The tiny nine-year-old struggled into the Mercy Ships admissions tent. Fifalina’s legs seemed to be slowly folding beneath her. They could no longer hold her erect.

Her mother, Ludvine, says Fifalina’s legs were normal at birth. However, when Fifalina started to walk, she often fell, and Ludvine noticed that her legs began to curve.

Fifalina’s father had to find work each day to provide for his family, but they managed to scrape together enough money to visit a doctor. He told them the little girl needed calcium and said there was nothing more he could do. Then the desperate parents sought help from a traditional healer who massaged Fifalina’s legs. Nothing helped, and her legs continued to weaken.

This bright little girl was eager to attend school despite her physical challenges. Initially, Fifalina could walk the 30 minutes required. “Her curved legs were getting worse and worse,” Ludvine recalls. “One time she fell down at school. After that, her legs were really curved, and her knees could not support her.” So Ludvine carried her daughter on her back to and from school every day.

But school wasn’t always a pleasant experience. Fifalina whispers, “At school I’m always left behind. I can’t play with the other kids. I’ll play with the other kids when I’m healed.”

Ludvine first heard about Mercy Ships on television. “They said Mercy Ships is healing,” she explains. “At the beginning we did not know that they are fixing legs. I just knew about them removing tumors. They published a video. When I saw Vanya’s story*, I wanted to see healing in my daughter.”

They learned of a patient screening nearby. “I believed they could fix my legs!” exclaims Fifalina. “I said to myself, ‘Let’s just go there, and we will see.’” She was examined and given an appointment.

Mercy Ships consultant Dr Frank Hayden (USA) performed complex orthopedic
surgeries, correcting Fifalina’s twisted upper and lower legs by rotating her bones through more than 200 degrees. A series of pins now holds her knees and hips in alignment. After surgery, Fifalina was enveloped in full-leg plaster casts that weighed almost as much as she did.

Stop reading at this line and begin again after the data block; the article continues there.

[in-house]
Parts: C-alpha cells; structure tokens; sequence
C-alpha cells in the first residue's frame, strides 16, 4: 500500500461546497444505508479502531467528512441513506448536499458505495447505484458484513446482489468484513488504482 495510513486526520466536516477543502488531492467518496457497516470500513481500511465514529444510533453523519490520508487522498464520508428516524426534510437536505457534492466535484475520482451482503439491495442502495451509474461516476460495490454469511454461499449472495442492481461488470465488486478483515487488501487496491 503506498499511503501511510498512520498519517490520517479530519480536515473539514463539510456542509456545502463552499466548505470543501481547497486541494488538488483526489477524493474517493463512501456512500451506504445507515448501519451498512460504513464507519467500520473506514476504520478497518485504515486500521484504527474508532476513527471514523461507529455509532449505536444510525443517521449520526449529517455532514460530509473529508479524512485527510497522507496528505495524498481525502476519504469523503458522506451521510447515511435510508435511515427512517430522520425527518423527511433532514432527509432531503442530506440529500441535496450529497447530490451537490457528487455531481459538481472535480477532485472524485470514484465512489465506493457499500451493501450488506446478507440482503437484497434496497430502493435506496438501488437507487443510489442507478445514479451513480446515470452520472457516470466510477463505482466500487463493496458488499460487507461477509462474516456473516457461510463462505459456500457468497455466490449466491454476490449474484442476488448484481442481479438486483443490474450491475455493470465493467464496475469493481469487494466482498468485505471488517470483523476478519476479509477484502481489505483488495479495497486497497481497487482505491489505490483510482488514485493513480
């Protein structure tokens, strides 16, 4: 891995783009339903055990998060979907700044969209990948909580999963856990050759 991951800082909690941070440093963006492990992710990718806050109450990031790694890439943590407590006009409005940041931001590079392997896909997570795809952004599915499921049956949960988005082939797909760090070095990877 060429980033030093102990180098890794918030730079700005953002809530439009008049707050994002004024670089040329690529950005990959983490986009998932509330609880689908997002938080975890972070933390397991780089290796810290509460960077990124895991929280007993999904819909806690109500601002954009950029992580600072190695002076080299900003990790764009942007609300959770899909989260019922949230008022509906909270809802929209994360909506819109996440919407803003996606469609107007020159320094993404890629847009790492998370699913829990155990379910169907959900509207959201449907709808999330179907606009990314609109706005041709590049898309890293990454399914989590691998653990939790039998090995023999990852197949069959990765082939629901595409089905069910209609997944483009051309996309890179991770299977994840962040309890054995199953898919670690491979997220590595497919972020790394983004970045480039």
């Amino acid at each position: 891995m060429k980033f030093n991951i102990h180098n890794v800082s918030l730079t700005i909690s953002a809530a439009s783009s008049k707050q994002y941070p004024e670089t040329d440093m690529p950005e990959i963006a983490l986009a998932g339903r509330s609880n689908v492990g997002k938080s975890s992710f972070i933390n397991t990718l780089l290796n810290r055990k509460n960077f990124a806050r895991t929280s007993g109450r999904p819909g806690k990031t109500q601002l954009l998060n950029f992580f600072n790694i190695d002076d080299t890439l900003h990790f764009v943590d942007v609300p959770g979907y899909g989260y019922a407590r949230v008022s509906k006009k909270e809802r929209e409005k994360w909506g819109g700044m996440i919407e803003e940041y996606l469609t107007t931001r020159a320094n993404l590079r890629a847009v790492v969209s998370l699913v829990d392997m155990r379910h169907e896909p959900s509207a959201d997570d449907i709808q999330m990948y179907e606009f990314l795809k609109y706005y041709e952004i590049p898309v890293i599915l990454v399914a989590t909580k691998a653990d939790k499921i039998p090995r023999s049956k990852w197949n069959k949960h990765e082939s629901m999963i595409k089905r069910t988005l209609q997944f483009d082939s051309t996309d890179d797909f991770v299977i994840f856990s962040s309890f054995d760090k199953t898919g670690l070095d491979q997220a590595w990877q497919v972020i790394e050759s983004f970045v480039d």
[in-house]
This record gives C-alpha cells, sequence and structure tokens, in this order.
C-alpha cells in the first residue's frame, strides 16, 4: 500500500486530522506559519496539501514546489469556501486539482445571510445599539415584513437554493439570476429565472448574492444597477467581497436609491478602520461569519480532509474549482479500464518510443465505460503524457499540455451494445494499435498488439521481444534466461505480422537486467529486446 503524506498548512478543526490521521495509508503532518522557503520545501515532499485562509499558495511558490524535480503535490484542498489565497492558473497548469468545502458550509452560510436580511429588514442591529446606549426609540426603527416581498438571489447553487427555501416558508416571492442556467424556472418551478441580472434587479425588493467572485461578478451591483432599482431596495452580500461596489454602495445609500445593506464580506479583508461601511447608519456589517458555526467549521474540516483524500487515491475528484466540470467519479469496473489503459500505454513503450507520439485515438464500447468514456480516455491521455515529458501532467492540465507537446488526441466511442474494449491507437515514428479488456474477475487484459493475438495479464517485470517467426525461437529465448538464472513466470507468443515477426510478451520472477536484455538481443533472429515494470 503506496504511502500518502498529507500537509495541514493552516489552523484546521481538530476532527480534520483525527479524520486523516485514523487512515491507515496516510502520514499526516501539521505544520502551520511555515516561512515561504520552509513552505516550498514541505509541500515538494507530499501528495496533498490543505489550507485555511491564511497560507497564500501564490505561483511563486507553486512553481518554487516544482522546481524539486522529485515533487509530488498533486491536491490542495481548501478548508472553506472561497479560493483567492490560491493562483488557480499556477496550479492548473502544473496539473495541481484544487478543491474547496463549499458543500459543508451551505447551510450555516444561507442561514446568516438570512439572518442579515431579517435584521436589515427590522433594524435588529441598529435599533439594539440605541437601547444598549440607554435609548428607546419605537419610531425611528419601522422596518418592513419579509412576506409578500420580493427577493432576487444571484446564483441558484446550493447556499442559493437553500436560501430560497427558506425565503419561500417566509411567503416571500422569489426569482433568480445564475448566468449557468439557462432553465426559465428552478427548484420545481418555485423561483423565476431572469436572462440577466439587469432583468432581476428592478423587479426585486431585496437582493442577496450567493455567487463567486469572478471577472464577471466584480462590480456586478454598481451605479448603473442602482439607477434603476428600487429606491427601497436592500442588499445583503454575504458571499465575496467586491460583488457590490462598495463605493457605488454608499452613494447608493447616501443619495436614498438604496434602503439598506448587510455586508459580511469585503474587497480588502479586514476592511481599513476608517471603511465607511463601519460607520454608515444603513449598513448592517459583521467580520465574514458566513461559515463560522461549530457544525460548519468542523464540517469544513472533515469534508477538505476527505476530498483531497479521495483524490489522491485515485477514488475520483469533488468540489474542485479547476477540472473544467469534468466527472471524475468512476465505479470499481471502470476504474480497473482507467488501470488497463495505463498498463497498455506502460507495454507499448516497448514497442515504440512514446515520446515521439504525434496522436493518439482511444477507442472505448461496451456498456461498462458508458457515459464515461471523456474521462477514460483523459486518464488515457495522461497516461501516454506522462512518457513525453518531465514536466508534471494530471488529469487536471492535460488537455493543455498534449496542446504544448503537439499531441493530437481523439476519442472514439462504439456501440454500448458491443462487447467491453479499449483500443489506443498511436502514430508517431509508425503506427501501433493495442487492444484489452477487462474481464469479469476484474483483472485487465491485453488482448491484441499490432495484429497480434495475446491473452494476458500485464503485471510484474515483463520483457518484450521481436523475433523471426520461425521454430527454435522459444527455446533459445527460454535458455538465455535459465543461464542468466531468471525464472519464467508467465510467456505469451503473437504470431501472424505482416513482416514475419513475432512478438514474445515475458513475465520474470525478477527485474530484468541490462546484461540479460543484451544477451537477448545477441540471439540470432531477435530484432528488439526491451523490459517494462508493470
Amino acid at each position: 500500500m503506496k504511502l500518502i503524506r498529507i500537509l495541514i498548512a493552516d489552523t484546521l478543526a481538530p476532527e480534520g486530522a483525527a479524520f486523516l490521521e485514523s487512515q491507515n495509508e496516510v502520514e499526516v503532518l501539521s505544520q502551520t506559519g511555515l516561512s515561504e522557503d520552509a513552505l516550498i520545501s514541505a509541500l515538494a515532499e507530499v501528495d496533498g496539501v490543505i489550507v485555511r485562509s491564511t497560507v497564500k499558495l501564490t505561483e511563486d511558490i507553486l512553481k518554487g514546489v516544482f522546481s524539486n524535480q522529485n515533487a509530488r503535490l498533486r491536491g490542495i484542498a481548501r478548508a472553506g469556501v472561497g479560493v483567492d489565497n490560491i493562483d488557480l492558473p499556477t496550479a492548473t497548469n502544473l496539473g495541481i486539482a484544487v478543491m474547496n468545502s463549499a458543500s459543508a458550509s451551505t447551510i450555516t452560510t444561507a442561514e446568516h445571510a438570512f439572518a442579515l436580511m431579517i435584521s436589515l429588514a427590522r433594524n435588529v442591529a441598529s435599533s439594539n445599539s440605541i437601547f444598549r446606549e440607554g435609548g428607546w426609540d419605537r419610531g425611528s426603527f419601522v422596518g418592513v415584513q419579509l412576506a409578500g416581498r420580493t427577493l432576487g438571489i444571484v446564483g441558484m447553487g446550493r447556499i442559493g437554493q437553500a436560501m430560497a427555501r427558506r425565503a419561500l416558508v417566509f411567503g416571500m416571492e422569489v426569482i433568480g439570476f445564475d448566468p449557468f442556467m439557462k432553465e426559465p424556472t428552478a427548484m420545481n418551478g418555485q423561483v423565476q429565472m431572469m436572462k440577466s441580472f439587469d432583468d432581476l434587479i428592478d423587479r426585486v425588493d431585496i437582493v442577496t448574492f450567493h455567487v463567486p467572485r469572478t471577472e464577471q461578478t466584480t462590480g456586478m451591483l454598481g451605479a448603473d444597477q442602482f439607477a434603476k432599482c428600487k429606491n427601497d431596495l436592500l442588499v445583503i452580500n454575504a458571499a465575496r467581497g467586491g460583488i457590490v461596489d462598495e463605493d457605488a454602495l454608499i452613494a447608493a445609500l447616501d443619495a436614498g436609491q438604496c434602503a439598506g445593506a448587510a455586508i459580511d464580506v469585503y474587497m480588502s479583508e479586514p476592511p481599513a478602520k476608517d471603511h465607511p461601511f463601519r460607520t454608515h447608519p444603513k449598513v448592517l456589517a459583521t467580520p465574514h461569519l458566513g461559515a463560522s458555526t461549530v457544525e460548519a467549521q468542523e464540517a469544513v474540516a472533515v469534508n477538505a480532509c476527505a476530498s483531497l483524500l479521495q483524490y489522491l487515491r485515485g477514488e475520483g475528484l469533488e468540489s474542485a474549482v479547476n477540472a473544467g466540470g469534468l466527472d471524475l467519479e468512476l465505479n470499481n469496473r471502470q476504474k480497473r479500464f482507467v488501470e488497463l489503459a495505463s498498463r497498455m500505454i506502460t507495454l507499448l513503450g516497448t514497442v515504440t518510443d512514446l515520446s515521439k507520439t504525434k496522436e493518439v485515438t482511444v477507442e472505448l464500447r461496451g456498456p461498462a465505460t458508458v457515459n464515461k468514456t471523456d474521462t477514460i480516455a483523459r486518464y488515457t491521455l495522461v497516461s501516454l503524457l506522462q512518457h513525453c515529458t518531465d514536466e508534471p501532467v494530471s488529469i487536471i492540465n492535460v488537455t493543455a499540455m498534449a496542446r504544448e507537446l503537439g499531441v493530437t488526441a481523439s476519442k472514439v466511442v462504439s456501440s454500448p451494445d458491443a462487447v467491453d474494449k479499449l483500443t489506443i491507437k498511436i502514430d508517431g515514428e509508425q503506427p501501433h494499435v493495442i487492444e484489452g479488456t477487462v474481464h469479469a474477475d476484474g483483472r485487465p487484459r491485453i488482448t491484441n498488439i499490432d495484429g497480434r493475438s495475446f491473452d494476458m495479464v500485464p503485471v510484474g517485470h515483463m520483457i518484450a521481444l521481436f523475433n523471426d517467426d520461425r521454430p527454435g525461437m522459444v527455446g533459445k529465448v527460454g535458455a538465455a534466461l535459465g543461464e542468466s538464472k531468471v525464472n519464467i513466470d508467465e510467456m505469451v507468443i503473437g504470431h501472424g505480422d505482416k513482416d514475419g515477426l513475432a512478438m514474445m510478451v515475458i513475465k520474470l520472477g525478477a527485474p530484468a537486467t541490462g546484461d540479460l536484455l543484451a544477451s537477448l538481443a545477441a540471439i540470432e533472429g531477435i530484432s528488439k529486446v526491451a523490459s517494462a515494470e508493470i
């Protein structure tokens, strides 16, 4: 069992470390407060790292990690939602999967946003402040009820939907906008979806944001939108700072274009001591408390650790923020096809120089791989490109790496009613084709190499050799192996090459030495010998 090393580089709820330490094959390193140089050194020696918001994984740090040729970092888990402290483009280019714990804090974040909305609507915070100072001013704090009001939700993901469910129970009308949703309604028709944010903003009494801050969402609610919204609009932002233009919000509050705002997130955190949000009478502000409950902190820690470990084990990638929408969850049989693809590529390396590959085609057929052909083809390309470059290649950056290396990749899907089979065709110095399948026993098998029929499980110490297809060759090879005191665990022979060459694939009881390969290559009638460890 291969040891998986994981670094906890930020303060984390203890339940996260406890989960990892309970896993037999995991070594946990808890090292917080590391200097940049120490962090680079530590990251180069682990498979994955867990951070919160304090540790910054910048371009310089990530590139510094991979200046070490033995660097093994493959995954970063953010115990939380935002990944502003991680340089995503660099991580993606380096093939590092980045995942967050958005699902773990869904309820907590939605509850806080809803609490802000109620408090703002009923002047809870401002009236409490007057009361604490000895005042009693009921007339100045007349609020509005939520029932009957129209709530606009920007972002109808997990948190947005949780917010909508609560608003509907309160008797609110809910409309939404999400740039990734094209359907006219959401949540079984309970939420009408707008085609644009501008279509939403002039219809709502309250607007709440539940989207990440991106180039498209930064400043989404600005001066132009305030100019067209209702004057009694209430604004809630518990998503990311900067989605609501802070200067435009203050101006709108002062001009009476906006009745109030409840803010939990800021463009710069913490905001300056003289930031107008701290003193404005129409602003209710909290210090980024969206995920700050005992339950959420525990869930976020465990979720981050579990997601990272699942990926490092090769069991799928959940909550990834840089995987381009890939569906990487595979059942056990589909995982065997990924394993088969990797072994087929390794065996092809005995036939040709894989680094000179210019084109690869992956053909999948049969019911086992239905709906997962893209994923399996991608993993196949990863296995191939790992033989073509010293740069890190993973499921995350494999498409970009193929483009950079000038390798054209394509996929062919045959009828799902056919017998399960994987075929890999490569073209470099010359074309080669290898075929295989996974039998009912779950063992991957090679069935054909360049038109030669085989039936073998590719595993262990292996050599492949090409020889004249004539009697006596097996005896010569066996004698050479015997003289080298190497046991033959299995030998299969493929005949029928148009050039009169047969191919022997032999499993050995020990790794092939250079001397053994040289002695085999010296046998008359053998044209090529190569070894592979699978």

At nine, Fifalina is the average height (according to the World Health Organization) of a four- year-old. The utter cuteness of this child, displayed in her infectious giggle and broad grin, disguises the valiant heart of a tiny warrior. Time and time again during her procedures, Fifalina smiled, bit her lip, and pushed through a pain-barrier that would make a grown woman whimper.

When her leg casts were first removed, Fifalina declared, “I’m going to learn to walk again!” Ludvine gasped and shed tears when she first saw her daughter’s straight little legs.
Months of splints and physical therapy followed Fifalina’s surgery as she bravely relearned to walk. Her muscles, weak from years of disuse, were retrained by a team of volunteer physiotherapists. Daily routines were performed with peals of laughter and entertaining activities.

Ludvine had plenty of time to reflect as they journeyed through the six-month long process of surgery and rehabilitation. “If they did not fix her legs, she would suffer a lot, and I would suffer too. If her legs were left like they were, I think she would end by walking on her knees. When I look at the photo before the surgery, I can see that her legs are so curved, like if her knees are going down. So if they did not fix them, forever it would be like it was. Our problem would get worse and worse. I would not be able to carry her on my back. Now she will be able to walk and just hold my hand!”

Finally the day arrived when Fifalina could achieve her milestone tasks unaided – balancing on one leg, walking with one foot in front of the other, and standing on tiptoes. These ordinary playtime activities were herculean and enchanting new experiences for this not-so-ordinary nine- year-old.

Ludvine thinks Fifalina would make a great teacher when she grows up, but the Mercy Ships crew members will tell you that Fifalina is already a pint-sized inspiration.

* Vanya’s video:

Story by Sharon Walls
Edited by Nancy Predaina
Photos by Catrice Wulf, Justine Forrest, Katie Keegan, and Ruben Plomp